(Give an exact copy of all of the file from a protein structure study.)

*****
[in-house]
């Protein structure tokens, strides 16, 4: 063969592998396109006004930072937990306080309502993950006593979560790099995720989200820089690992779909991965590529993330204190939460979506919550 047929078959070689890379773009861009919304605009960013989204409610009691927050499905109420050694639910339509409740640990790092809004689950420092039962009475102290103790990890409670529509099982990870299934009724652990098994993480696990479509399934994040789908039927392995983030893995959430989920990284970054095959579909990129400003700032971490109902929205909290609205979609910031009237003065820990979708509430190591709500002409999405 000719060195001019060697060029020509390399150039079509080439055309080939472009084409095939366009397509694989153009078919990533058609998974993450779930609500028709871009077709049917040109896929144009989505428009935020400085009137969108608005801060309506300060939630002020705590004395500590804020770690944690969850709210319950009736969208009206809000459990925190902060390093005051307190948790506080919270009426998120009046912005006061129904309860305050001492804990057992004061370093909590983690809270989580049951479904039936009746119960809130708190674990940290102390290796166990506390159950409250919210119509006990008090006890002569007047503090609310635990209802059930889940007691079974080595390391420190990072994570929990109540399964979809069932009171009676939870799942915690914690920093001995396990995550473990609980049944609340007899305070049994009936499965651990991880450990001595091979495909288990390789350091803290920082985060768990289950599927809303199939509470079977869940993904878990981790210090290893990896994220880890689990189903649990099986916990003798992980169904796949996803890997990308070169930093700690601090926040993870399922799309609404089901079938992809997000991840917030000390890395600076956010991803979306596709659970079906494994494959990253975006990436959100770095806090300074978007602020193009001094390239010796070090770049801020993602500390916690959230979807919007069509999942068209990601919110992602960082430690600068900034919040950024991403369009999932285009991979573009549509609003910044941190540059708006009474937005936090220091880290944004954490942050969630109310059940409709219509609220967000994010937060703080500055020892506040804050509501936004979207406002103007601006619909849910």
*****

[in-house]
């Protein structure tokens, strides 16, 4: 063969592998396109006004930072937990306080309502993950006593979560790099995720989200820089690992779909991965590529993330204190939460979506919550 047929078959070689890379773009861009919304605009960013989204409610009691927050499905109420050694639910339509409740640990790092809004689950420092039962009475102290103790990890409670529509099982990870299934009724652990098994993480696990479509399934994040789908039927392995983030893995959430989920990284970054095959579909990129400003700032971490109902929205909290609205979609910031009237003065820990979708509430190591709500002409999405 000719060195001019060697060029020509390399150039079509080439055309080939472009084409095939366009397509694989153009078919990533058609998974993450779930609500028709871009077709049917040109896929144009989505428009935020400085009137969108608005801060309506300060939630002020705590004395500590804020770690944690969850709210319950009736969208009206809000459990925190902060390093005051307190948790506080919270009426998120009046912005006061129904309860305050001492804990057992004061370093909590983690809270989580049951479904039936009746119960809130708190674990940290102390290796166990506390159950409250919210119509006990008090006890002569007047503090609310635990209802059930889940007691079974080595390391420190990072994570929990109540399964979809069932009171009676939870799942915690914690920093001995396990995550473990609980049944609340007899305070049994009936499965651990991880450990001595091979495909288990390789350091803290920082985060768990289950599927809303199939509470079977869940993904878990981790210090290893990896994220880890689990189903649990099986916990003798992980169904796949996803890997990308070169930093700690601090926040993870399922799309609404089901079938992809997000991840917030000390890395600076956010991803979306596709659970079906494994494959990253975006990436959100770095806090300074978007602020193009001094390239010796070090770049801020993602500390916690959230979807919007069509999942068209990601919110992602960082430690600068900034919040950024991403369009999932285009991979573009549509609003910044941190540059708006009474937005936090220091880290944004954490942050969630109310059940409709219509609220967000994010937060703080500055020892506040804050509501936004979207406002103007601006619909849910």